The Ecuadorian Digital Dollar has, I have to say, not been universally well received. A suggestion for governments thinking of introducing such a system in the future is that it would benefit greatly from transparent auditing, as citizens will not hold the electronic currency unless they are sure it will remain redeemable at par for US dollars (or other basket of currencies or commodities) themselves. Any suspicion of fractional reserve is disastrous. If the government were to fall prey to the temptation to put more of the digital dollars in circulation than they have (or have the equivalent of) in reserve, then – as the Wall Street Journal observed at the time of launch – they will simply be creating doomed electronic assignats that will never obtain traction in the wider economy, and Ecuador will be unable to reap the many benefits of its transition away from cash. Christine Lagarde makes this point herself, saying that the issuing of such a digital currency could be “fully transparent, governed by a credible, predefined rule, an algorithm that can be monitored … or even a ‘smart rule’ that might reflect changing macroeconomic circumstances”.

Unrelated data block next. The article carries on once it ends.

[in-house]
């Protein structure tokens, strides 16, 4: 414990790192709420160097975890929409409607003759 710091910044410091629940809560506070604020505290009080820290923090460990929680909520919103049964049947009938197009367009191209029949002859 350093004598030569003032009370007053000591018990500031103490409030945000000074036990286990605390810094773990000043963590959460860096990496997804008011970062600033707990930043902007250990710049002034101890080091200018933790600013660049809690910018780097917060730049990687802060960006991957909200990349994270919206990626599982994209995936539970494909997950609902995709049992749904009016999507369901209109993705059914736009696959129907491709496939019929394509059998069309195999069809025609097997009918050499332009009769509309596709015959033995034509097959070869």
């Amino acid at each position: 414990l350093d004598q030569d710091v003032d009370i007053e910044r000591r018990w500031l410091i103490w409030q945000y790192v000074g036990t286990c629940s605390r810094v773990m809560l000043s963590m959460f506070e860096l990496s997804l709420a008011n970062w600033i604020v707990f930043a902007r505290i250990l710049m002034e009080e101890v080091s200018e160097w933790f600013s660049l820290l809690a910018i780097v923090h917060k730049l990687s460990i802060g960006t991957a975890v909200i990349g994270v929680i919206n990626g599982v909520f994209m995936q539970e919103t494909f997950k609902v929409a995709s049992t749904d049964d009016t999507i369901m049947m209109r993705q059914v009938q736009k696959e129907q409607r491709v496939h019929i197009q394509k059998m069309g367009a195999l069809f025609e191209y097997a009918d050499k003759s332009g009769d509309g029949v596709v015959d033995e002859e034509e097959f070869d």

I agree strongly: the use of shared ledgers and other such technology may be of maximum benefit in delivering the robustness and availability that a national cash replacement system needs, and the radical transparency required to give people faith in the system.
P.S. In case you see any tweets, newspaper comments or learned articles that refer to the Ecuadorean digital experiment in monetary futures as a ‘cryptocurrency‘, please bear in mind that it isn’t.
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– This article is reproduced with kind permission. Some minor changes have been made to reflect BankNXT style considerations. Read more here. Image by Shawn Hill, Shutterstock.com